Island Wake Effect
on Regional Current Systems of Islands and Atolls in The Central Pacific
This study investigates evidence and patterns of Wolanski's Island
Wake Effect (IWE) Theory in the Tutamotus and Marquesas Archipelago
of the Central Pacific. Wolanski's theory suggests that island width,
island height and regional current velocity determine IWE patterns
of eddying. Surface current maps illustrate the effects island and
atoll have on diverting and deflecting regional currents. Patterns
of eddying primarily exemplify island wakes downstream of the South
Equatorial Current. Patterns recorded surround four islands and
one atoll suggest that regional current velocity plays a more important
role than the island's width and height in defining IWE surface
Island Wake Effect was observed in the Equatorial Pacific, primarily
downstream of islands in the path of the South Equatorial Current.
Patterns of IWE recorded include current direction deflection influenced
by Coriolis deflection to the left and velocity disruptions. Islands
that exhibited IWE patterns in the study included Eiao, Nuku Hiva
and Ua Pou, and Makatea. Ahe and Rangiroa showed little or very
A stronger regional current (SEC) resulted in more defined IWE,
whereas weak regional currents and tidal flux detract from IWE.
Of the three primary factors contributing to Island Wake Effect
- island height, island width, and current velocity - the current
velocity had the greatest effect in producing IWE patterns of eddying.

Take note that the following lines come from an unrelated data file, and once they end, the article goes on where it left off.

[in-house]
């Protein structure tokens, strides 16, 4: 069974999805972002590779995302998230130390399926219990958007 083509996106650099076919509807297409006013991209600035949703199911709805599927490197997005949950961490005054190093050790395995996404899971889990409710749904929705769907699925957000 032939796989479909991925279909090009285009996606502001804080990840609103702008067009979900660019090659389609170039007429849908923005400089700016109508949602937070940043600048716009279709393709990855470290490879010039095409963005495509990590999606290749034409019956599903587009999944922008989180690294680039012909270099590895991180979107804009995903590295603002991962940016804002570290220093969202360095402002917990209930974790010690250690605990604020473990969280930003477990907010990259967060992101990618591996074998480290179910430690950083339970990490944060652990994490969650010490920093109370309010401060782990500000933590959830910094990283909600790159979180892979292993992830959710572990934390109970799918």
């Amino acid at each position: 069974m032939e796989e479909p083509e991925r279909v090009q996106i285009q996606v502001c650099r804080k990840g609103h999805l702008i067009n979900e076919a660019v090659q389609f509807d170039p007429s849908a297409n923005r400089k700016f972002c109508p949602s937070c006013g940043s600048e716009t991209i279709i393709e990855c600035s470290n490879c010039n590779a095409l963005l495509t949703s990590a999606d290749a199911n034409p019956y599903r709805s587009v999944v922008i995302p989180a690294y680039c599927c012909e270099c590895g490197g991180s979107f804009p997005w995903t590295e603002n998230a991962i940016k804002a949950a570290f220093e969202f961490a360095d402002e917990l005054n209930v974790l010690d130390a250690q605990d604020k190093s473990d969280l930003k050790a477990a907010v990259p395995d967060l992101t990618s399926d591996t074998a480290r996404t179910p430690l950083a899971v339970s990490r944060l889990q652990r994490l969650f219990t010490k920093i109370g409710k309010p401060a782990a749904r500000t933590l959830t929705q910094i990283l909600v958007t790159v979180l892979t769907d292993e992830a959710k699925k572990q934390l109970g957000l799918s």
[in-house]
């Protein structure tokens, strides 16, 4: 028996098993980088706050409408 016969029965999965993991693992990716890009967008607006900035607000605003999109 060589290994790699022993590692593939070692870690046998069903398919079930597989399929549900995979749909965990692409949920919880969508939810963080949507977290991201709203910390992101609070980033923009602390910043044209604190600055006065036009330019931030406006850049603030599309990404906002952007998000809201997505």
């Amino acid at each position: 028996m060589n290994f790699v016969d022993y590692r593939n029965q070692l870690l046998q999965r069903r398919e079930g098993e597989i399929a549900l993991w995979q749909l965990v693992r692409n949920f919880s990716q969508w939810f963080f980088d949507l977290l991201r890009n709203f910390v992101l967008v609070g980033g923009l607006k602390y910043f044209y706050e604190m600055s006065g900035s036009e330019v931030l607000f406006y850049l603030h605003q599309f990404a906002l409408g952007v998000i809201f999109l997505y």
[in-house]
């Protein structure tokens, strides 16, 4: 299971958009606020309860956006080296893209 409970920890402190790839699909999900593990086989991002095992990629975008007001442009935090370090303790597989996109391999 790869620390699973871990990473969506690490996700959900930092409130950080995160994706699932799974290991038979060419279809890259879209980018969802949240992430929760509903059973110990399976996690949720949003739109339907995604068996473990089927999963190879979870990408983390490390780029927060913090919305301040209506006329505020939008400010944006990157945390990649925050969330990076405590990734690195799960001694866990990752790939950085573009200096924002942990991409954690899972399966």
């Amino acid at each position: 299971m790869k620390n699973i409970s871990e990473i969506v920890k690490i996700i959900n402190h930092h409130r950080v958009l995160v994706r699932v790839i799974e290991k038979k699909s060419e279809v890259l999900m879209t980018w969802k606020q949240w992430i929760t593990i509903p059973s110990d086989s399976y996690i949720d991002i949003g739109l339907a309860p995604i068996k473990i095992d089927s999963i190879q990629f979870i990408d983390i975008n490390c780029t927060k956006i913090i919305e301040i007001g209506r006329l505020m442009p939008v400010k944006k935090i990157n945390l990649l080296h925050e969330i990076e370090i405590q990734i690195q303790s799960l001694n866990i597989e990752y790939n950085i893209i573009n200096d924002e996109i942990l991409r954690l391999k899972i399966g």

Current velocity noticeably increased as the cruise track moved
from the center of the southern gyre to Eiao in the SEC. When the
SEC reached velocities greater that 0.5m/s, recorded south of Ua
Pou, IWE eddying intensified to distinct anticyclonic patterns.
Island wakes play an important role in nutrient upwelling and mixing
downstream of these islands, which increase primary productivity
levels around islands.
Ecosystems downstream of strong regional currents rely on the wakes
to maintain sustainable levels of productivity. On this same cruise
track, Barrent McMullen's study provided evidence for increases
in chloroplyll-a, silicates and phosphates downstream of Eiao and
Hatuatt Nuka Hiva and Ua Pou, Ahe and Makeatea.
Further studies should be conducted to investigate the vertical
patterns of IWE, especially as ADCP technology improves. Existing
ADCP technology allows for accurate tracking and recording of currents
with velocities greater that 0.5m/s. As current velocity decreases
from 0.5m/s, accuracy of both velocity and direction are decreased.
Deeper currents can be profiled from a mooring mount or seafloor
mount; it is not limited to the vessel mount employed in this study.
ADCP is a 5-year young and still improving method of current profiling,
and it is anticipated that further studies will be conducted as
the instrument and software technology progresses.